And ordered that paragraphs O, P and Q of Colonel Spotswood's said letter of 26th July, 1712 [fo. 302], relating to the massacres committed by the Indians in North Carolina, and other disorders in that province, be sent to the Lords Proprietors of Carolina, for their lordships’ information.
Ordered that the secretary write to Mr. Blathwayt, Auditor General of her Majesty's plantations in America [fo. 302], to desire an account of the state of the revenue in the said plantations for the last year.
A letter from the secretary to Mr. Blathwayt, Auditor General of the plantations [fo. 301, 261], desiring him to let their lordships have a particular state of the revenue of each of her Majesty's Governments in America, for the last year, as for what time he is able (as directed in yesterday's minutes), was signed.
A letter to the Earl of Dartmouth, inclosing paragraph L of Colonel Spotswood's letter to the Board [fo. 300], dated 26th July, 1712, relating to some silver mines on the back of Virginia (as directed yesterday), was signed.
A letter to the Lords Proprietors of Carolina [fo. 301], inclosing paragraphs O P Q of Colonel Spotswood's foremention'd letter, relating to the massacres committed by the Indians in North Carolina, and other disorders in that province, was signed.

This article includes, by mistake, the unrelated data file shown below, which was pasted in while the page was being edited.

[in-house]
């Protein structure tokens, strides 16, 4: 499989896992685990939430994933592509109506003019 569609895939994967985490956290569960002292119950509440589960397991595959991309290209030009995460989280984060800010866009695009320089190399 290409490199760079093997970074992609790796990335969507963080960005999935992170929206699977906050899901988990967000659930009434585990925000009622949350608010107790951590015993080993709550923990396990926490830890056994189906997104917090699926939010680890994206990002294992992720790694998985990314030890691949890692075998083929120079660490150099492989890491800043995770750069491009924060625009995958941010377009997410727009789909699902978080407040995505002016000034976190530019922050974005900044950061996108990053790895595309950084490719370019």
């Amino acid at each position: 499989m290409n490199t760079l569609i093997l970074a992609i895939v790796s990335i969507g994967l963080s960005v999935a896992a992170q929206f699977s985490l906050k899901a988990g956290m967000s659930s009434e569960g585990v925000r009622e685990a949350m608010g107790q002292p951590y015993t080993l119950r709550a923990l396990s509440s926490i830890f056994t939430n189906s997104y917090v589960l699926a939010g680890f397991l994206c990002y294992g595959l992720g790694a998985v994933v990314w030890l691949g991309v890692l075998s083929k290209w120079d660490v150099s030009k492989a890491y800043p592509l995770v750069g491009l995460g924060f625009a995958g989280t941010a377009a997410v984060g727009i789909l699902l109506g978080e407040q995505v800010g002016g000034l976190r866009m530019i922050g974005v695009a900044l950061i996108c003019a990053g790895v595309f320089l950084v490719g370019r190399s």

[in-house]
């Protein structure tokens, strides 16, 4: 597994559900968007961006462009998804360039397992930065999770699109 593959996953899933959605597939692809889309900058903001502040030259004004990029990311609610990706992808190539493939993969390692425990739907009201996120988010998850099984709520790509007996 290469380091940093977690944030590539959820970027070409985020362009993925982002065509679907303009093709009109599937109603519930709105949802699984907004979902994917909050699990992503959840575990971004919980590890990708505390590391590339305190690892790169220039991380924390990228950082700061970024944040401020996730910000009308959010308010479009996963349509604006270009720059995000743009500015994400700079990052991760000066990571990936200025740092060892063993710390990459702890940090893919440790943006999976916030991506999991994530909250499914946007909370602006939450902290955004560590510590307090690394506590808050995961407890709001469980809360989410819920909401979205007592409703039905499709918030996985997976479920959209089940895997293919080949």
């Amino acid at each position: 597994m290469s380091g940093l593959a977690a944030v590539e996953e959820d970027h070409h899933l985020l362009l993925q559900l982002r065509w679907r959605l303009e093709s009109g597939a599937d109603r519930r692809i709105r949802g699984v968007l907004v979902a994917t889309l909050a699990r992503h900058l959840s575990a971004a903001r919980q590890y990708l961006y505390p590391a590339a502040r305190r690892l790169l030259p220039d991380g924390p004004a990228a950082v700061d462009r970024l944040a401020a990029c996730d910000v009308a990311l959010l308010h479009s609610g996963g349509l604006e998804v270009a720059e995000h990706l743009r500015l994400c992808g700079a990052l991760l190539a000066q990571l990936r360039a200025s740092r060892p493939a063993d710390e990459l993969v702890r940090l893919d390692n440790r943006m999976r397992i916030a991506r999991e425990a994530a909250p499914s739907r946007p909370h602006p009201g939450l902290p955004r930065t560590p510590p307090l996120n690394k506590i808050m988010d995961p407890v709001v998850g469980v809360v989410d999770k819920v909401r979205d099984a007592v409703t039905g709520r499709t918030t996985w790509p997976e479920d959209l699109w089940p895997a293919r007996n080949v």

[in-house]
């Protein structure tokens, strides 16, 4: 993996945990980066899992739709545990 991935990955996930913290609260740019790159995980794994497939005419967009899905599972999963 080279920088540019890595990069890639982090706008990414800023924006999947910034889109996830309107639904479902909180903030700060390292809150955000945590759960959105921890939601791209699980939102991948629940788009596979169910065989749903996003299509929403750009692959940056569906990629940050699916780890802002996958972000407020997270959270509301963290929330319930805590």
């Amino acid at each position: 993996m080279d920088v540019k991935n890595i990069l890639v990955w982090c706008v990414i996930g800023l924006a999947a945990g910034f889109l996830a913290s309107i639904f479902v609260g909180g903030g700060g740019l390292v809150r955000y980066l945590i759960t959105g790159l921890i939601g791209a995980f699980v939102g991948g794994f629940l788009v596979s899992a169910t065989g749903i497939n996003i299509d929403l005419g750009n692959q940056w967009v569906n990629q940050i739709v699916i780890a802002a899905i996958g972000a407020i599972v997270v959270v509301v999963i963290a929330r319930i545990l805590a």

An Order of Council of the 8th January, 17 12/13 [fo. 261], upon a representation from this Board of 19th December, 1712, relating to the boundaries between Virginia and Carolina, approving the same, and directing the Earl of Dartmouth, principal Secretary of State, to prepare letters mandatory for her Majesty's royal signature, to the Lords Proprietors of Carolina and Governor of Virginia, for appointing Commissioners to settle the said boundaries &c., was read.
Order of Council, of the 8th January, 17 12/13, upon a representation from this Board, dated November 25th, 1712, touching leave for the clergy of New York to appeal from the Governor and Council there, to her Majesty in Council here, approving the said representation [fo. 247], and directing her Majesty's principal Secretary of State to prepare a letter for the royal signature accordingly, to be sent to her Majesty's Governor of that province, was read.